SYMP 10-2 - Manipulating trophic interactions to quantify carbon dynamics in marine and freshwater ecosystems

Wednesday, August 9, 2017: 8:30 AM
D135, Oregon Convention Center
Trisha B Atwood, Watershed Sciences, Utah State University, Logan, UT

An extension of trophic cascade theory suggests that predators can alter ecosystem carbon dynamics through their indirect effects on primary producers. These effects on carbon cycling can be mediated through predator-induced changes in the behavior and/or abundance of their prey. Thus, trophic interactions can be an important determinant of the contribution of primary producers to photosynthetic carbon fixation, storage and remineralization. However, the idea that animals can play an important role in regulating carbon cycling and storage dynamics in ecosystems is highly contentious and remains insufficiently discussed in the scientific literature. To illustrate the importance of animals in regulating carbon dynamics in aquatic ecosystems, I will discuss empirical evidence from four study systems (coral reefs, artificial ponds, streams, and bromeliads). Here, I will explore how changes in predator abundance, through either experimental manipulations or natural spatial variations, influence CO2 dynamics and carbon storage in these systems.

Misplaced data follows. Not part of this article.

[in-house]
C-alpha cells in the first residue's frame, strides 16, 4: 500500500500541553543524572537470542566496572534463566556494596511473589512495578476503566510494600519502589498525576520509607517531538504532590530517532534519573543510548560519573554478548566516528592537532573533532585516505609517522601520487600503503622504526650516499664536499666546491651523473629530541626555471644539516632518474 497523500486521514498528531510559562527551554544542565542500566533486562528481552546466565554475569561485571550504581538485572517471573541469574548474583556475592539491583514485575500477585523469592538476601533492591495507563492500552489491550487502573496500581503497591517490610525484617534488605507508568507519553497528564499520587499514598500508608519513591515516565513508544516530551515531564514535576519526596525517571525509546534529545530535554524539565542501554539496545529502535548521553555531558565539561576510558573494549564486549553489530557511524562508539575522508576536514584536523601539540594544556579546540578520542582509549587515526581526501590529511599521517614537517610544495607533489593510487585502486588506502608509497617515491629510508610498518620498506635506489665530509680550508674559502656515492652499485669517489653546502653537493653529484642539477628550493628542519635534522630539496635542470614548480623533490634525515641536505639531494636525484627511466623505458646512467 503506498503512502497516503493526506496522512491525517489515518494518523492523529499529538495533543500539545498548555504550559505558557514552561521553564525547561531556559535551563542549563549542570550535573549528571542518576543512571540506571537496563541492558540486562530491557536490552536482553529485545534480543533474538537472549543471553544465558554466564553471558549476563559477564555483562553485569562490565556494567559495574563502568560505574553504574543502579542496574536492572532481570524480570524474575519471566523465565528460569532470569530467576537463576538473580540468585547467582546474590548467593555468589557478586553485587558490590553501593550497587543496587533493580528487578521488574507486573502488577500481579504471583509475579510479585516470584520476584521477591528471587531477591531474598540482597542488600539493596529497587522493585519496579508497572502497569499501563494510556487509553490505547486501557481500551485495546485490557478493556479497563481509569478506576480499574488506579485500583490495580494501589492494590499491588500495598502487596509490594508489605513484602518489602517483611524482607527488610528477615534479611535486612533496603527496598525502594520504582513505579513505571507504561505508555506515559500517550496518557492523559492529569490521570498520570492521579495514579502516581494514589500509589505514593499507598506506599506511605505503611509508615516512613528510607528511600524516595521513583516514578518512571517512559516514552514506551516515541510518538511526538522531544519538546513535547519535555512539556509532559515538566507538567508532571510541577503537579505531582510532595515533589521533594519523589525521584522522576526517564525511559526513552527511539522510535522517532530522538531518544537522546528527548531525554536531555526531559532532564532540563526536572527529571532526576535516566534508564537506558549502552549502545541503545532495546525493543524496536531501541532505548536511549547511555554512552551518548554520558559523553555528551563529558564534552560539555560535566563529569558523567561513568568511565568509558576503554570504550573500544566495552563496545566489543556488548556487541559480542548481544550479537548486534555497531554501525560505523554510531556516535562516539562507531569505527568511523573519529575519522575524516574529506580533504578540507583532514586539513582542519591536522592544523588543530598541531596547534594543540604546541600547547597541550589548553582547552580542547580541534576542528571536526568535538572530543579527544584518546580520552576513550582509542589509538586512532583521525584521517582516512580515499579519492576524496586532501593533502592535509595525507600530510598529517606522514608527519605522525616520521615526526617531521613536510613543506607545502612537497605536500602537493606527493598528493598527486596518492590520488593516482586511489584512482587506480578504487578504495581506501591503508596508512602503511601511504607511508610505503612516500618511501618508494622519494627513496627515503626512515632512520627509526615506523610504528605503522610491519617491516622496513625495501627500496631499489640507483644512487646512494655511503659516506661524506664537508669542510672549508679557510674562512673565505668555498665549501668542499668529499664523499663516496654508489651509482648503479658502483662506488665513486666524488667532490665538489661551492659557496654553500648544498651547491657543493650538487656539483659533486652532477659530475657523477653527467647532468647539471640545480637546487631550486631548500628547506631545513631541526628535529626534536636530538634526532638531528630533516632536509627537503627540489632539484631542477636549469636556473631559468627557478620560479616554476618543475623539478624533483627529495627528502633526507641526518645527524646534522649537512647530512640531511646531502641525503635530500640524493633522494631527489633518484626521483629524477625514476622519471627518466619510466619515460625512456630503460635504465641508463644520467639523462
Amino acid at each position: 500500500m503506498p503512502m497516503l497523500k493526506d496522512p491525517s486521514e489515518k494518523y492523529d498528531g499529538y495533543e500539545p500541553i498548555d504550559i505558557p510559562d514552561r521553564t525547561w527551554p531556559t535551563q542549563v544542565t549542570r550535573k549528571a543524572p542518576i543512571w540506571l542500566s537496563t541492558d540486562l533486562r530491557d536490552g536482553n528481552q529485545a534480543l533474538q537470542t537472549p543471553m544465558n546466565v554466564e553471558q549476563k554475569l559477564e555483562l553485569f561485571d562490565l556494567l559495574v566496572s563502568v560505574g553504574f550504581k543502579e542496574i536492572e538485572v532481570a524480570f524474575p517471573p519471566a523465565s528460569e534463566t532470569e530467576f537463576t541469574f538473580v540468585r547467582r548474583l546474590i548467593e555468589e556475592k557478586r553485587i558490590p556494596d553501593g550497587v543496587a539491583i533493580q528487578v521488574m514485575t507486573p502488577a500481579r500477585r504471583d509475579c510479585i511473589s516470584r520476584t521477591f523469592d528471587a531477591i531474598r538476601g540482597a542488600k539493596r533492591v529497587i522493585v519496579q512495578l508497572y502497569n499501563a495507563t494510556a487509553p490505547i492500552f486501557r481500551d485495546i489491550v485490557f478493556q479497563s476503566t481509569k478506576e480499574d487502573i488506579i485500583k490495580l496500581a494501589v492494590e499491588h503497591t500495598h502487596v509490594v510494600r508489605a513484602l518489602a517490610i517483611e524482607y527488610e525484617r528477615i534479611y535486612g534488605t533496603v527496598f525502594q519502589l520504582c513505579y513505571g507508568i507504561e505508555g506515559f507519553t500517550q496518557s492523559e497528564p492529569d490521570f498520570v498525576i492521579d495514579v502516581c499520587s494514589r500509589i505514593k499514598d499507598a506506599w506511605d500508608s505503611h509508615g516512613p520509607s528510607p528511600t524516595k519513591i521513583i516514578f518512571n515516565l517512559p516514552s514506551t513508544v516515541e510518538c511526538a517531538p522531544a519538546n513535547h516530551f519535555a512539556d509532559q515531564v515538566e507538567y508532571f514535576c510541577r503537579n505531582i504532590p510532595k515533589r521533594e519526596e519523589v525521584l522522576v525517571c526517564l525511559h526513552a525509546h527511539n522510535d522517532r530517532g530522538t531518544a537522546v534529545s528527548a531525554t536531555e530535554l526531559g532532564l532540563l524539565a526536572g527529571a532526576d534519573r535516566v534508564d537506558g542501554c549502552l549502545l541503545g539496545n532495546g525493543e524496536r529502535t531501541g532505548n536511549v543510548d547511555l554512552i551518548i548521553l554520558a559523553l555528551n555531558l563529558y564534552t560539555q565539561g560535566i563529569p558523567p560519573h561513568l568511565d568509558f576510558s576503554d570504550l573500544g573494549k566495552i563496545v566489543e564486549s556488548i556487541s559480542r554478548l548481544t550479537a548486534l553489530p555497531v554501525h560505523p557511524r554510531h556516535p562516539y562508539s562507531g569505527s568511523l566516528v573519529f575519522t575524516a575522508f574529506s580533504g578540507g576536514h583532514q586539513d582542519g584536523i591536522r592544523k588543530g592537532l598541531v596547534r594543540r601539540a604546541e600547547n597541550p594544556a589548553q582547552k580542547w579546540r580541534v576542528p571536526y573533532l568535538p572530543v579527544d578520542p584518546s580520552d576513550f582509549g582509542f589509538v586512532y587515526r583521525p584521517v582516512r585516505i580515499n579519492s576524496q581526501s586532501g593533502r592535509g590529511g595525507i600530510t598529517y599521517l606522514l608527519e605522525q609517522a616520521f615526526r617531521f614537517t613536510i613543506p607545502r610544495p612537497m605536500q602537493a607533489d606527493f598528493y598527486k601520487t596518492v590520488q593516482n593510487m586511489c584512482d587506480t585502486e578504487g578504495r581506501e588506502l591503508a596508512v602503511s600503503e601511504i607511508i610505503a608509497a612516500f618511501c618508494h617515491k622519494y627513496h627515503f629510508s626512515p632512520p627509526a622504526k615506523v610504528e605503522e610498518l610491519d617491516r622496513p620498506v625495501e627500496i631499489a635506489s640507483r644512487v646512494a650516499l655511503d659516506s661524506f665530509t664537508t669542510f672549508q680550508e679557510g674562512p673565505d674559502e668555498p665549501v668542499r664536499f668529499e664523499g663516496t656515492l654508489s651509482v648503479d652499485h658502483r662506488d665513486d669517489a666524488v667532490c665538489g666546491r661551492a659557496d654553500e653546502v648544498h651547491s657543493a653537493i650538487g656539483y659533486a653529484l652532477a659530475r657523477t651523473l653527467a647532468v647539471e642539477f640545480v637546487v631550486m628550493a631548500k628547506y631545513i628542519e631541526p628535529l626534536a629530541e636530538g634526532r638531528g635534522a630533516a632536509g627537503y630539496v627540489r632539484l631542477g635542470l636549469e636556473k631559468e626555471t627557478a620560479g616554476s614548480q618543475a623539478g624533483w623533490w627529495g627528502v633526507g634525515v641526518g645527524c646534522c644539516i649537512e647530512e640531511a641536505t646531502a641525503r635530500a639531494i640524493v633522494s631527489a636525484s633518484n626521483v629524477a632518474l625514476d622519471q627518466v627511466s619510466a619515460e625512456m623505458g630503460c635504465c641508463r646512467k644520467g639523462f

In all four aquatic ecosystems, predators significantly altered the abundance and/or behavior of their prey, which in turn led to cascading effects on primary producers at the base of their food webs. In the artificial freshwater ecosystems, alterations to the abundance of predators significantly influenced the magnitude of CO2 efflux between the aquatic ecosystems and the atmosphere. However, the direction of the predator effect on CO2 was influenced by food chain length, with predators in odd-numbered food chains reducing CO2 emissions, and predators in even-numbered food chains increasing CO2 emissions. In the coral reef ecosystem, predators helped protect sedimentary carbon stocks by providing a refuge for benthic primary producers from herbivores, subsequently promoting carbon accumulation and storage in sediments. These results add to a growing body of evidence that predators, via trophic cascades, help regulate carbon cycling in a wealth of different ecosystems. We can no longer ignore the mounting evidence that animals can play an important role in carbon dynamics, and it is time for policy and management to reflect this reality.